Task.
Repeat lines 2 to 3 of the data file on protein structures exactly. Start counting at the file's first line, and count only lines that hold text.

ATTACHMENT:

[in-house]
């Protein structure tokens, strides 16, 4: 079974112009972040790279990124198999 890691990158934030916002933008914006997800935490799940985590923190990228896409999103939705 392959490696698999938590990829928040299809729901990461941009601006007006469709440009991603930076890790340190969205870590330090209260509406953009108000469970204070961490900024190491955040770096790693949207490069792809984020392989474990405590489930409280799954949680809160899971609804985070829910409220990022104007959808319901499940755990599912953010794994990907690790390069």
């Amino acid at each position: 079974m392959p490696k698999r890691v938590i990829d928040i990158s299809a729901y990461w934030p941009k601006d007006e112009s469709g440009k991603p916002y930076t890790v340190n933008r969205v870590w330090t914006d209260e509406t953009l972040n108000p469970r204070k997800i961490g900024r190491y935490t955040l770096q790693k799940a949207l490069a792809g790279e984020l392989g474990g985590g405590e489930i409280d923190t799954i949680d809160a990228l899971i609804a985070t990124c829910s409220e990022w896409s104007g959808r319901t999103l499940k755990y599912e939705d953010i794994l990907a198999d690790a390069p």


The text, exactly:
């Protein structure tokens, strides 16, 4: 079974112009972040790279990124198999 890691990158934030916002933008914006997800935490799940985590923190990228896409999103939705 392959490696698999938590990829928040299809729901990461941009601006007006469709440009991603930076890790340190969205870590330090209260509406953009108000469970204070961490900024190491955040770096790693949207490069792809984020392989474990405590489930409280799954949680809160899971609804985070829910409220990022104007959808319901499940755990599912953010794994990907690790390069």
């Amino acid at each position: 079974m392959p490696k698999r890691v938590i990829d928040i990158s299809a729901y990461w934030p941009k601006d007006e112009s469709g440009k991603p916002y930076t890790v340190n933008r969205v870590w330090t914006d209260e509406t953009l972040n108000p469970r204070k997800i961490g900024r190491y935490t955040l770096q790693k799940a949207l490069a792809g790279e984020l392989g474990g985590g405590e489930i409280d923190t799954i949680d809160a990228l899971i609804a985070t990124c829910s409220e990022w896409s104007g959808r319901t999103l499940k755990y599912e939705d953010i794994l990907a198999d690790a390069p």